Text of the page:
After graduating Fauquier High School in 1978, Fox joined the Navy. He was on the USS Conyngham DDG-17 and shot the big guns. He said he counts himself lucky because he never had to pull the trigger on anyone. After leaving the Navy, Fox wore many hats, some of which included working at Lanier Business Products and at Capitol Hill in “almost every government agency that you can think of.”
Eventually, Fox came back home to work on his farm. He wanted to get his money together and figure out what he wanted to do. He watched the paper every day and got the job at the Metro fixing trains. But once he chose music, he entered one of the most vibrant music scenes in the state: the live local venues of Middleburg, Virginia.
Fox said that back in his day, there’d be at least five live music venues in Middleburg every weekend. He remembers jazz at Back Street Café and acoustic at the Night Fox. He remembers playing at Mosby’s Tavern, where hundreds of people from miles away would come to hear the Andre Fox Band play. “I would be on the mic and the party was jumpin’ and everybody’s grooving, right?” Fox said. “I had to sing; I would get on the mic and I’d go, ‘What’s the word?’ And everybody would holler, ‘Middleburg!’”
If Fox asked an audience, “What’s the word?” today, people would still shout, “Middleburg!” He thanks the vivaciousness of the music community in the “old days,” and although it can never be recaptured, he’s glad to see that a number of establishments around Middleburg still support live music.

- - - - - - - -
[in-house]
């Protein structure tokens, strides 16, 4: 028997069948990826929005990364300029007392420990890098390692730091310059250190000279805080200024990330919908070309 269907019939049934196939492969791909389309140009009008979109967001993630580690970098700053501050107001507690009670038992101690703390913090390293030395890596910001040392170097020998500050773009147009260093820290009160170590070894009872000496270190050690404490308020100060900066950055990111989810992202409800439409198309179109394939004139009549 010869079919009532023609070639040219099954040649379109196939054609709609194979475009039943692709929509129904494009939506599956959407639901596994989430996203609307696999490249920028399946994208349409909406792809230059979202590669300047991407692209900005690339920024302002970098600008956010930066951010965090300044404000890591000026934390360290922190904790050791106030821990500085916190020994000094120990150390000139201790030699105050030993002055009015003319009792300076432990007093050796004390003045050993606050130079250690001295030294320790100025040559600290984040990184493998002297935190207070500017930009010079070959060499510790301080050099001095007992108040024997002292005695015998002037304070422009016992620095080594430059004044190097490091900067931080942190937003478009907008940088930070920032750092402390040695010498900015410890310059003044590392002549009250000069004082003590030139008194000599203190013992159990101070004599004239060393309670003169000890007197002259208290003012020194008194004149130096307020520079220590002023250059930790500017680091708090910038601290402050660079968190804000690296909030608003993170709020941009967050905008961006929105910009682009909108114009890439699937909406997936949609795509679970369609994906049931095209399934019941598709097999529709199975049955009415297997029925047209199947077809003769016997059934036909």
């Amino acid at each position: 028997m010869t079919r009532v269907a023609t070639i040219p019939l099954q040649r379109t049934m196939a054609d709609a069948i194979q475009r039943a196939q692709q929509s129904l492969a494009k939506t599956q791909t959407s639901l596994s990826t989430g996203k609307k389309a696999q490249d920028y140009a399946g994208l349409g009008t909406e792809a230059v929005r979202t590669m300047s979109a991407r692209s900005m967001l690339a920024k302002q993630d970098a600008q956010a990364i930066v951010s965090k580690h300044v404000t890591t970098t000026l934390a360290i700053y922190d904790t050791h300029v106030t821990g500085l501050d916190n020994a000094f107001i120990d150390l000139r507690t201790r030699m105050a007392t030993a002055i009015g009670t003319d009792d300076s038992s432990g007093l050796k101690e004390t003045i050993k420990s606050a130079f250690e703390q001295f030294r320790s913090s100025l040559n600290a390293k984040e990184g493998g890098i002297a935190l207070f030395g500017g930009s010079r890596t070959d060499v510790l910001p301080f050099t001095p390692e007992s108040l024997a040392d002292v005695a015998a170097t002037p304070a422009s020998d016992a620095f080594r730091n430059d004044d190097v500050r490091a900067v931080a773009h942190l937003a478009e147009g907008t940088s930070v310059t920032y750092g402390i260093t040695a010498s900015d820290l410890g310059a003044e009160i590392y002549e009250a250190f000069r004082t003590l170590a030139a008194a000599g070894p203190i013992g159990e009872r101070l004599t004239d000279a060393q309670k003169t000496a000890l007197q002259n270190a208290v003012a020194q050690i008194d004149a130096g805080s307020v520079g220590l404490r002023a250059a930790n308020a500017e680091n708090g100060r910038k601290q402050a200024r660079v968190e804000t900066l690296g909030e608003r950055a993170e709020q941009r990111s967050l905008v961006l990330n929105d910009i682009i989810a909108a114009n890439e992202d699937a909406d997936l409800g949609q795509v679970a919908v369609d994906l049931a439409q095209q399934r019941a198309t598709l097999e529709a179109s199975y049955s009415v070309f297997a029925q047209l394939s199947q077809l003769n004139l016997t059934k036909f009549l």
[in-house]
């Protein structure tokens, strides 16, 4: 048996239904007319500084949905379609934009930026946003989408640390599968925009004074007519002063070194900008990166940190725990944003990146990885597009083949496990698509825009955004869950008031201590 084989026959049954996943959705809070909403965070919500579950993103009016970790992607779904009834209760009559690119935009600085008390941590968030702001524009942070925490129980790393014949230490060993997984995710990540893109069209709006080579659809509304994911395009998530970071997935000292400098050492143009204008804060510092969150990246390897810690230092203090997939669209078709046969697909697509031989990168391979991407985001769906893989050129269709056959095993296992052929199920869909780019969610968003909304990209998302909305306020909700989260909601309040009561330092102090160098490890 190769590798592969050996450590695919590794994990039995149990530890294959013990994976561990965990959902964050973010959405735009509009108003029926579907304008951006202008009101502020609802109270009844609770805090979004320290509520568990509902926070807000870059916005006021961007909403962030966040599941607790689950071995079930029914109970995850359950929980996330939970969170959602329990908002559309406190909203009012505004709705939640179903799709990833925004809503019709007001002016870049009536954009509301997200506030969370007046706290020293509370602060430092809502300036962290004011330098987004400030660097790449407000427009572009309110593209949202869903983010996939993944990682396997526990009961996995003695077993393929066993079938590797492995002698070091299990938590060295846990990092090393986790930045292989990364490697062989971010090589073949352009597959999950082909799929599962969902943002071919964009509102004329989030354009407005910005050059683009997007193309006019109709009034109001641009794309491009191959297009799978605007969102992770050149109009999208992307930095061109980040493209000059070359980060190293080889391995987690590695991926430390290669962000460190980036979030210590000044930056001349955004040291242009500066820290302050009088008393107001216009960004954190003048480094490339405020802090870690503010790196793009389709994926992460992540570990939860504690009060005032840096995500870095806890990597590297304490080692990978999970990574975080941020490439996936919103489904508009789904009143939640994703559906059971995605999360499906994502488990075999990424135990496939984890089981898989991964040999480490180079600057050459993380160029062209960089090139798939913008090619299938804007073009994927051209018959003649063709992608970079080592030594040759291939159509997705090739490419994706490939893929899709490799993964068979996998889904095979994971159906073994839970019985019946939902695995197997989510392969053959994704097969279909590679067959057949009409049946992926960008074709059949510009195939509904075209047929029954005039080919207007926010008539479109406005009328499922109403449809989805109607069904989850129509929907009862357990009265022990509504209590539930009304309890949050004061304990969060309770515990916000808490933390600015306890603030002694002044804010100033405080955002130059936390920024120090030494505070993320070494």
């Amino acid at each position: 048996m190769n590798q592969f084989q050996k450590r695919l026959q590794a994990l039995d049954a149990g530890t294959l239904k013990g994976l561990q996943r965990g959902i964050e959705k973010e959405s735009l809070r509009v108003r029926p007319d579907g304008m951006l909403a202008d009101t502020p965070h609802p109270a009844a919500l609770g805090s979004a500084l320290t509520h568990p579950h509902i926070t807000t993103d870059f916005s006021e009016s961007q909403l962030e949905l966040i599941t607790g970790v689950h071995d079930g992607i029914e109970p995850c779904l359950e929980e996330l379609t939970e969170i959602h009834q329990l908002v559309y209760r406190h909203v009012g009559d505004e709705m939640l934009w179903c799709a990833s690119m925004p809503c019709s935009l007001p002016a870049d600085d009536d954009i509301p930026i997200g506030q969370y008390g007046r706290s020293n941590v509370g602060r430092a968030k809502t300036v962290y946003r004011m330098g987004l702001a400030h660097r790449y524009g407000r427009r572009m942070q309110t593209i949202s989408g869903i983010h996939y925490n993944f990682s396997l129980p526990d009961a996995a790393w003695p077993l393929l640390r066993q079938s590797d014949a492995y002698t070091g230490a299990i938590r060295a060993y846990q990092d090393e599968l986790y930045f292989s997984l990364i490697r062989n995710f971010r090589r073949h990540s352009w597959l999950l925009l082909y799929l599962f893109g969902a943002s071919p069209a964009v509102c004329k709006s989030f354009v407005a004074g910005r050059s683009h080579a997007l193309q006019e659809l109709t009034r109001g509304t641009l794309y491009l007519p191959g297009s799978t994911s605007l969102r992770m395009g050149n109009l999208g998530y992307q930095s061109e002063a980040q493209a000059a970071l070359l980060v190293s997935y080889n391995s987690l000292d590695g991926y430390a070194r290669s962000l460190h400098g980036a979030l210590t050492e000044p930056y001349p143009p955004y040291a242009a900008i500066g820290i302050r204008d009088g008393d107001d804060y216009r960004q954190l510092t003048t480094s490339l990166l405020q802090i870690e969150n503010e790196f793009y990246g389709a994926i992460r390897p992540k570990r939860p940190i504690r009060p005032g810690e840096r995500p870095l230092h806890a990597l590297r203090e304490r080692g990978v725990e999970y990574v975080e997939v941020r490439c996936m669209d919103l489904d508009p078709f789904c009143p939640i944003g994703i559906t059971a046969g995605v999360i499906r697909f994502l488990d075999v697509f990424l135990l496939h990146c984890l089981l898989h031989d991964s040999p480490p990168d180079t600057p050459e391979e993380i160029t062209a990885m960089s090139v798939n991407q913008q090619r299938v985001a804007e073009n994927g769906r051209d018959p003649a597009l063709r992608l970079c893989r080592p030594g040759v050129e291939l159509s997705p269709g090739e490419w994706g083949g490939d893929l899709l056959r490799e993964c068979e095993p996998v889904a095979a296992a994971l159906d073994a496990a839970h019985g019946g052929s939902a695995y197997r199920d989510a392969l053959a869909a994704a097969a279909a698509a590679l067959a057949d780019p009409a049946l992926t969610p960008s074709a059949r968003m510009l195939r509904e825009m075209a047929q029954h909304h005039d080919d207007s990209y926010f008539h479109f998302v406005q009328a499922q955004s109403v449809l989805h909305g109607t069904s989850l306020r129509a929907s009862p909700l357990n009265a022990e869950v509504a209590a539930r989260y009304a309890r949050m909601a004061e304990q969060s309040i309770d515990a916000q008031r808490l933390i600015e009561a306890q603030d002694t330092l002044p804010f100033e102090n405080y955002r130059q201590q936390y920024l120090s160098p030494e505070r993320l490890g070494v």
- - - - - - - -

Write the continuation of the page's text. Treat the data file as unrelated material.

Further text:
Fox said his band isn’t just a band; it’s a “big family of musicians,” and that playing together feels like kicking a field goal or a touchdown every night. He also favors playing at local venues over big cities. Throughout his career, he’s played in cities such as D.C., Miami, and Chicago, but always finds that he prefers the local scene. Fox believes in the potential of talented and up-and-coming musicians in the Middleburg area.
When asked what his favorite venue is, he simply says, “the next one.”
“If you take [performing] as seriously as I do, it feels like the most important job in the world, whether there’s 10 people in the audience or 10,000 people in the audience,” Fox said. “I would like to apply that work ethic not just to the stage, but to whether you’re on your computer, whether you’re on a lawn mower, whether you’re driving a bus, or fixing a car. At that moment, it’s the most important job in the world.”
Through his extensive and fruitful career as a musician, Fox said he’s probably written a new song in his head every day. His inspiration for creating music begins when he wakes up in the morning, and from there, he finds inspiration everywhere — whether that be from the people he meets or from a bird flying by.
Fox believes he came out of the womb singing. And at 60 years old, he doesn’t plan on retiring anytime soon. For him, musicians just “keep doing it,” and one can never truly retire as a musician.
“You cannot change being a musician if you are a musician,” Fox said. “Once you say, ‘I’m a musician,’ you’re a musician for life. That’s it. There’s nothing we can do about it. I was even born with a musician’s name, ‘Andre Fox.’ What does that sound like? A musician.” ML
This article was first published in the September 2020 issue of Middleburg Life.